This needs to be brought up again. We suffered a major human and equipment loss that day in something highly coordinated and highly planned, probably at least in part because of the policy of “partnering” with the Afghanis, which has resulted in numerous troop deaths at their hands. I read that it is thought that the information about the weak point in the defenses and the layout was supplied by an Afghani who had trusted access to the base. Also, letting them build a “farm” , which was actually the base from which the Taliban launched the attack, right near the base was utterly foolish.
This needs examination and hearings, in my opinion. But instead it has disappeared.
Where are those in memorial pictures of servicemen killed overseas that we used to see every night on the network news? I haven’t seen any of the nightly newscast close with that segment since I don’t know 2009?
The morale of our country’s military is in the balance in this election, we have the most advanced military in the world, and yet that can be undermined by weak leadership and, more importantly, by policies DESIGNED to make America weak, the Good Lord help us if Obama is re-elected, as the son of a deceased military officer, I can’t imagine how he would feel at this point...
“Did politically correct rules of engagement hamper our troops’ defenses?”
Seems like the security at Camp Bastion/Leatherneck was set up under the same criteria as the system at Benghazi. I wonder if the jets had been elsewhere and help had been called for, would permission to fire have been given?
I sound bitter, don’t I?
“............Aaron Vaughn was one of thirty U.S. service members, including 22 members of SEAL Team Six, killed when the helicopter they were traveling in was downed on August 5, 2011, in Afghanistan. This was the largest loss of life in the history of naval special warfare. At the time of his death, Aaron left behind a two-year-old son, a two-month-old daughter, his wife, and his parents. He became a SEAL in 2004 and joined SEAL Team Six in 2010. He was one of the few SEALs to get his name on the “First Time Every Time Wall,” an honor for those SEALs who passed every test on their first try.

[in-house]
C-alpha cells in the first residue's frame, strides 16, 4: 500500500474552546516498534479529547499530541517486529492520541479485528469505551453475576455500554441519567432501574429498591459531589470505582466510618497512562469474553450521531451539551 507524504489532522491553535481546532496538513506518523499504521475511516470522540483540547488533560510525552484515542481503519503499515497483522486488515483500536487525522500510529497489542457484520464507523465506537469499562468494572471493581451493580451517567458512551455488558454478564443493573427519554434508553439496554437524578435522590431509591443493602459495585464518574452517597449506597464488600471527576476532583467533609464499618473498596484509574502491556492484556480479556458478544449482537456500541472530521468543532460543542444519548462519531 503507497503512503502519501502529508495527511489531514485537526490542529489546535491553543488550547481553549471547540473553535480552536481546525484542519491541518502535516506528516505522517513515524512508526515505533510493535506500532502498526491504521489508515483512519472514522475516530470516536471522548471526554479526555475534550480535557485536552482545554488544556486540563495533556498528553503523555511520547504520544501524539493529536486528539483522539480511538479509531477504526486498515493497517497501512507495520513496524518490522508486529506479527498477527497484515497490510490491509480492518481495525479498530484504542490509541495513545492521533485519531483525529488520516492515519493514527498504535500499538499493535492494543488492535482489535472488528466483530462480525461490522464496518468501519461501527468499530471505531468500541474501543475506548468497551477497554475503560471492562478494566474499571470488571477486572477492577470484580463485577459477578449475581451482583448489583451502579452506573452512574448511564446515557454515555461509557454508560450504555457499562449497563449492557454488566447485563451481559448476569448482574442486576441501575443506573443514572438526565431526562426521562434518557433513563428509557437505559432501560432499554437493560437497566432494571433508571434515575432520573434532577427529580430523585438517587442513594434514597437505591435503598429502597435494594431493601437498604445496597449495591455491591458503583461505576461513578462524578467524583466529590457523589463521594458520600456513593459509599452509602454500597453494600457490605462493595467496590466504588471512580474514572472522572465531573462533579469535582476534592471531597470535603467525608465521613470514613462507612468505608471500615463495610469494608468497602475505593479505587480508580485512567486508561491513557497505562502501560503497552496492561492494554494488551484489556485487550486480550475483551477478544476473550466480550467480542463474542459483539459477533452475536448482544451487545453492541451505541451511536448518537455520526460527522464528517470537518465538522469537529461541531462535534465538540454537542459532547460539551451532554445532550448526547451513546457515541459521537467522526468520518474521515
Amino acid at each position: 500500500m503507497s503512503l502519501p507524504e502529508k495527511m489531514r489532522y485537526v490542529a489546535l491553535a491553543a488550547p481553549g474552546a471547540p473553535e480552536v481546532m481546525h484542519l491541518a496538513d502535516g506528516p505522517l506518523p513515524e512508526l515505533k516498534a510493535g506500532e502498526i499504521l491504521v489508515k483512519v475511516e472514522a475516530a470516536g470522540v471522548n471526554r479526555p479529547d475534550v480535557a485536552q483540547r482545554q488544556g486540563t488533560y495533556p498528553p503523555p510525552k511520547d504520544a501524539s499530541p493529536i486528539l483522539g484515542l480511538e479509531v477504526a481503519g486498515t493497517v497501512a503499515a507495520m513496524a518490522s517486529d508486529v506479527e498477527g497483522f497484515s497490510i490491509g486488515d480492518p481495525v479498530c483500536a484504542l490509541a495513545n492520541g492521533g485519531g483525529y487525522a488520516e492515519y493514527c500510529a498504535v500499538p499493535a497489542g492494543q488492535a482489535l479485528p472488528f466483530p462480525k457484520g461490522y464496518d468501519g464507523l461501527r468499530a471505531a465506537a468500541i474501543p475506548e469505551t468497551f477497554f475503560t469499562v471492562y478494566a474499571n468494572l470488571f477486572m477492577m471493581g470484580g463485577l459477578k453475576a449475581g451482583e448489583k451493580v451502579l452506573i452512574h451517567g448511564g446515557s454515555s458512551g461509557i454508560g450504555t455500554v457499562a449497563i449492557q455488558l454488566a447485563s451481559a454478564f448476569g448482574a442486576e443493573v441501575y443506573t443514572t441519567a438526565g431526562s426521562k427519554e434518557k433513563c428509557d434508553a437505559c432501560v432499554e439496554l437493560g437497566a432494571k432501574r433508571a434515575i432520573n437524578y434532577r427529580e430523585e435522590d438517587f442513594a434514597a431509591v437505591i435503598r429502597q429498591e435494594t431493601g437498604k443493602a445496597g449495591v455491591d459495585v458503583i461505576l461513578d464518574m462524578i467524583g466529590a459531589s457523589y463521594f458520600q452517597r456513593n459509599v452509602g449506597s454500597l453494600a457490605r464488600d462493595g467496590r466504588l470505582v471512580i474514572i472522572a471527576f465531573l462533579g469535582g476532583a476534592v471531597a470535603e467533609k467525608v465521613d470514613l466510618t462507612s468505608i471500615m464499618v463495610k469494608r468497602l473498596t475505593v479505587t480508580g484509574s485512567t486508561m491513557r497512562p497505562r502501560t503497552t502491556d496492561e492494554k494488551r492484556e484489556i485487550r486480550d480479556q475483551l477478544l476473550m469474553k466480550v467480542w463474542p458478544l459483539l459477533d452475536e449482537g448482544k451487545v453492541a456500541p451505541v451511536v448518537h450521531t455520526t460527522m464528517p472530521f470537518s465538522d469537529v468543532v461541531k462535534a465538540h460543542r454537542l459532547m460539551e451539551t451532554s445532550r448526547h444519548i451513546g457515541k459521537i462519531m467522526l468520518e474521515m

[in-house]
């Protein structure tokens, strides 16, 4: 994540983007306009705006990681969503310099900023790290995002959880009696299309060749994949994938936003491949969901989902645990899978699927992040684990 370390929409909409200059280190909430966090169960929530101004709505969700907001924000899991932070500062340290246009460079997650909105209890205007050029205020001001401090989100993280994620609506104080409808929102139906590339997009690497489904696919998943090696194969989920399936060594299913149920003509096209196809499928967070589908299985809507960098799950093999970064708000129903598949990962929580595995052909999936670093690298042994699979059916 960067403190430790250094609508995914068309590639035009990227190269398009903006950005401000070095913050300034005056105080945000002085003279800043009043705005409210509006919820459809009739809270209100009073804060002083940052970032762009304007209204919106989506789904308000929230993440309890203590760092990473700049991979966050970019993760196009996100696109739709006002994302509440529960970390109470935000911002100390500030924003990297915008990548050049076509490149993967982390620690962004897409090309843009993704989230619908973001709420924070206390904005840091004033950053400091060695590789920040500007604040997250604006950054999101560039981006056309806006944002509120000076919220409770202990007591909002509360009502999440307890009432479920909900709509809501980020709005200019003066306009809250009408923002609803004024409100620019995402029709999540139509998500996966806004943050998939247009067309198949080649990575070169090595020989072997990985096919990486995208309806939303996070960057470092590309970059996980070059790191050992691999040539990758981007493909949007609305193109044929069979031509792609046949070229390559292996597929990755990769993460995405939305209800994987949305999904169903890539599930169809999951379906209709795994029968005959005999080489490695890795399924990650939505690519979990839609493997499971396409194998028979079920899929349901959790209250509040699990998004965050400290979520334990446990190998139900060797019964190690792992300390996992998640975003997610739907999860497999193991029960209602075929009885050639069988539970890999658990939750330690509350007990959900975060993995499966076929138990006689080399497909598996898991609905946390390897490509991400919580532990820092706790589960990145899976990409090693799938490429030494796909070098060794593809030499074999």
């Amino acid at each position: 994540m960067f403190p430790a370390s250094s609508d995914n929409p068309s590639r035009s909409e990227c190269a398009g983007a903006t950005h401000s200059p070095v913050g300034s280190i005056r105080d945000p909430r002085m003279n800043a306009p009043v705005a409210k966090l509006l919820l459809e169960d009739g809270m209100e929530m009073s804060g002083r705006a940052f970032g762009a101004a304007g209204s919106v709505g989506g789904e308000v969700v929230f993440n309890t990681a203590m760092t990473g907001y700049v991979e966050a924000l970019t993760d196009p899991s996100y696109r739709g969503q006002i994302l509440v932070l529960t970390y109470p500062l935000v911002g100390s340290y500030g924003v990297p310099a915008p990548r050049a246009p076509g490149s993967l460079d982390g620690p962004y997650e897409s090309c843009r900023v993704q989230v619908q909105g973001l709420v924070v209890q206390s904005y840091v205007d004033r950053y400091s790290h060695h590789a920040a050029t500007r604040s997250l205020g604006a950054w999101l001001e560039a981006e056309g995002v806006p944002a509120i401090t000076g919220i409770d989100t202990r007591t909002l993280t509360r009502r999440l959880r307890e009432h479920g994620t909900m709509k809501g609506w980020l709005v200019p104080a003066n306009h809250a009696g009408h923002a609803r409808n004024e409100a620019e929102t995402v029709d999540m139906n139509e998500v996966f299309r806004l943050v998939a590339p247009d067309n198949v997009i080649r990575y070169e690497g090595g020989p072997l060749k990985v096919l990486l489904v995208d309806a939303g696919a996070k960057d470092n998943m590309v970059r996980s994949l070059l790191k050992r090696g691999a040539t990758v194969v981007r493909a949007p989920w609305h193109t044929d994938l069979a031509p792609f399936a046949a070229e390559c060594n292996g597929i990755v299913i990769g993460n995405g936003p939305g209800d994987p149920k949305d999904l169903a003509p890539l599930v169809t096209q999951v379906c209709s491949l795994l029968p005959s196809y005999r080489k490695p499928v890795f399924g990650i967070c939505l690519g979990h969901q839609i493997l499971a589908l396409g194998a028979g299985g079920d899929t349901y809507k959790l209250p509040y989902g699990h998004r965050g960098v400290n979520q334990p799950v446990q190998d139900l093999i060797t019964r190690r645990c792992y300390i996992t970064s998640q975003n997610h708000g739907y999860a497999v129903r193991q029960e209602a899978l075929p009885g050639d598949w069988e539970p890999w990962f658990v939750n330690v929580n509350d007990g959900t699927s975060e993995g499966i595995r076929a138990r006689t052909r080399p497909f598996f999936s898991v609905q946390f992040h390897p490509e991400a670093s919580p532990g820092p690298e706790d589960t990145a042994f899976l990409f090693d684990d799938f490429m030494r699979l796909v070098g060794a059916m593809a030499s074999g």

Aaron’s mother wanted Americans to know that he had received numerous decorations, including the Purple Heart and the Bronze Star. She asked American Thinker if she could “tell you about my son, since I don’t want people associating him with just a name. There was a purpose to his life. Even after becoming a SEAL, he maintained that calm, quiet spirit. He loved his family and his country, and he was humbled as well as honored to be able to serve his country. We didn’t think he would ever achieve his goal of becoming a Navy SEAL when he drastically injured his knee. Yet because he was determined, he put himself on an exercise program right out of high school to develop the muscles around his knee.”
Billy and Karen Vaughn wonder if their son had to die on that August night. They are furious with the Obama administration over the rules of engagement. Although there is nothing that can bring their son back, they are speaking out now to make sure their voice is heard. Karen told American Thinker, “Someone needs to speak out, since those soldiers are the ones being damaged the most, and they have no voice in these rules. Soldiers and their families cannot speak out, or they will face consequences. Since our son died, we feel it is our duty. Every parent that we are engaged with feels the same way.
“We have not gotten any blowback whatsoever. In fact, we get e-mails every day thanking us, and telling us their child who is in Afghanistan supports us. What we are hoping to do is to scream out loud enough so that American citizens will learn and then get on board. The policies of this administration are getting our soldiers killed.”..................
From the original article:
>>The questions must be asked: Did politically correct rules of engagement hamper our troops’ defenses?
>>Billy and Karen Vaughn wonder if their son had to die on that August night. They are furious with the Obama administration over the rules of engagement.
It has been obvious for some time that the ROEs in Afghanistan under Obama are a disaster. All you have to do is look at the casualty numbers.
It is clear we no longer have the will as a country to do what it takes to “nation build”. We should quit playing at it in Afghanistan, and decamp. Should have 10 years ago, right after taking down the Taliban.